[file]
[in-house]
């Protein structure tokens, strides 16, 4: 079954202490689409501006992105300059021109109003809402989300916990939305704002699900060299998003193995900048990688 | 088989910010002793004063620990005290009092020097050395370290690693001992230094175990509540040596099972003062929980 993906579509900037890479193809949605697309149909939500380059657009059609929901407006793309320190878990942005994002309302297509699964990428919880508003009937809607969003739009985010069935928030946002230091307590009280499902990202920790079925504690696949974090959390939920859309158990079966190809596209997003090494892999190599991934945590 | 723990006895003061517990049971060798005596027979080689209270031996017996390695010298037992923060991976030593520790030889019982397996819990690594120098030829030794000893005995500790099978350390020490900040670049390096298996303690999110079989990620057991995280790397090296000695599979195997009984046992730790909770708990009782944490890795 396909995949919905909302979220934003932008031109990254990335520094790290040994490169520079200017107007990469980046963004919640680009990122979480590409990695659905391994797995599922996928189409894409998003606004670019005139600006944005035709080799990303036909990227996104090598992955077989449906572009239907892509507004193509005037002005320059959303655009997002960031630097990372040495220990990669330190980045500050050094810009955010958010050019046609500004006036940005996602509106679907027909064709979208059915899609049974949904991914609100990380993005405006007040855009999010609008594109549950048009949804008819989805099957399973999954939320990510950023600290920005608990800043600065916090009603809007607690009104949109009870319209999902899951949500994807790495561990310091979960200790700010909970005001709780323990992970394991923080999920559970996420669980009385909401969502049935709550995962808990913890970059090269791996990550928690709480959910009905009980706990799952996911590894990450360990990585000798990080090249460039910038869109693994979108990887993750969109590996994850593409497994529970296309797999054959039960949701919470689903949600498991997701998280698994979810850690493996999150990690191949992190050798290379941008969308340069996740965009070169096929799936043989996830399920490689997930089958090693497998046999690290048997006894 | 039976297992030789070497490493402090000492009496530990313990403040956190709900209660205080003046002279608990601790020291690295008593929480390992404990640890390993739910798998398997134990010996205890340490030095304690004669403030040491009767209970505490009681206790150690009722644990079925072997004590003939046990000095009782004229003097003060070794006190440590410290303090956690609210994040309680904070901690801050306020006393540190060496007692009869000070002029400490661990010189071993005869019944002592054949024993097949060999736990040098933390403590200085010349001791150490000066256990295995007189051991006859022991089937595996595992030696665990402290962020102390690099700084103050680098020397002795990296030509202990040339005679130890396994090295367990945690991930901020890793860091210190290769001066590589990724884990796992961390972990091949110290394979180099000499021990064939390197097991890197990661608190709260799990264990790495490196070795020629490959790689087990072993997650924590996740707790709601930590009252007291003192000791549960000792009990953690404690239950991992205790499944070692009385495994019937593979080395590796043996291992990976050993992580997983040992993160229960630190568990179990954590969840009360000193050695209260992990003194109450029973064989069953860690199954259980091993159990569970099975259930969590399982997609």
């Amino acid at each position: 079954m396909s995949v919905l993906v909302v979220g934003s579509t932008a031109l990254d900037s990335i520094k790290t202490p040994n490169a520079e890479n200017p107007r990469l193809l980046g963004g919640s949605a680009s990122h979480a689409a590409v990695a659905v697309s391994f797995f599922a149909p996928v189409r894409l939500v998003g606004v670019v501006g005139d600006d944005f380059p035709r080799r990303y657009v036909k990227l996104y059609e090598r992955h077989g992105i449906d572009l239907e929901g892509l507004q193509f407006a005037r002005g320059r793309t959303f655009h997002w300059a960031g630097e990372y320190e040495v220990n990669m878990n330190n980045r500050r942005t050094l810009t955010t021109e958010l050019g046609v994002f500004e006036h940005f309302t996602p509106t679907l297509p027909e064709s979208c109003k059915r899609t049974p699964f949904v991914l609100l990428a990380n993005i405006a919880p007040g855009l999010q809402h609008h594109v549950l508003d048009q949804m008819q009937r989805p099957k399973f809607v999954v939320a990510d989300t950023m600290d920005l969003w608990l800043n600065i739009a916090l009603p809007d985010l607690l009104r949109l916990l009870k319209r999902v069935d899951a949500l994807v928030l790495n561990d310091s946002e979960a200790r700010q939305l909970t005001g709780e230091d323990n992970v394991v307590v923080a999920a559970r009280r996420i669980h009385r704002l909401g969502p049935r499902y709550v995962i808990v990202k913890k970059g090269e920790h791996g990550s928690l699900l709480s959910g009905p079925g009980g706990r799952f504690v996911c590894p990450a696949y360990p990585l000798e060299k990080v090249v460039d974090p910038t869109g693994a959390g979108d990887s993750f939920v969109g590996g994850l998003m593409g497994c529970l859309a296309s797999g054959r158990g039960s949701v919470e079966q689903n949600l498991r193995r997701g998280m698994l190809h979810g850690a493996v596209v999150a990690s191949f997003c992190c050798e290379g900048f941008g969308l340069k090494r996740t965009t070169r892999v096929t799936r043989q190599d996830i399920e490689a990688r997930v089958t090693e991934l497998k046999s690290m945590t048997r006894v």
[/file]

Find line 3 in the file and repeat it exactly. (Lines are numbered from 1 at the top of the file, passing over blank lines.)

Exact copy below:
């Amino acid at each position: 079954m396909s995949v919905l993906v909302v979220g934003s579509t932008a031109l990254d900037s990335i520094k790290t202490p040994n490169a520079e890479n200017p107007r990469l193809l980046g963004g919640s949605a680009s990122h979480a689409a590409v990695a659905v697309s391994f797995f599922a149909p996928v189409r894409l939500v998003g606004v670019v501006g005139d600006d944005f380059p035709r080799r990303y657009v036909k990227l996104y059609e090598r992955h077989g992105i449906d572009l239907e929901g892509l507004q193509f407006a005037r002005g320059r793309t959303f655009h997002w300059a960031g630097e990372y320190e040495v220990n990669m878990n330190n980045r500050r942005t050094l810009t955010t021109e958010l050019g046609v994002f500004e006036h940005f309302t996602p509106t679907l297509p027909e064709s979208c109003k059915r899609t049974p699964f949904v991914l609100l990428a990380n993005i405006a919880p007040g855009l999010q809402h609008h594109v549950l508003d048009q949804m008819q009937r989805p099957k399973f809607v999954v939320a990510d989300t950023m600290d920005l969003w608990l800043n600065i739009a916090l009603p809007d985010l607690l009104r949109l916990l009870k319209r999902v069935d899951a949500l994807v928030l790495n561990d310091s946002e979960a200790r700010q939305l909970t005001g709780e230091d323990n992970v394991v307590v923080a999920a559970r009280r996420i669980h009385r704002l909401g969502p049935r499902y709550v995962i808990v990202k913890k970059g090269e920790h791996g990550s928690l699900l709480s959910g009905p079925g009980g706990r799952f504690v996911c590894p990450a696949y360990p990585l000798e060299k990080v090249v460039d974090p910038t869109g693994a959390g979108d990887s993750f939920v969109g590996g994850l998003m593409g497994c529970l859309a296309s797999g054959r158990g039960s949701v919470e079966q689903n949600l498991r193995r997701g998280m698994l190809h979810g850690a493996v596209v999150a990690s191949f997003c992190c050798e290379g900048f941008g969308l340069k090494r996740t965009t070169r892999v096929t799936r043989q190599d996830i399920e490689a990688r997930v089958t090693e991934l497998k046999s690290m945590t048997r006894v």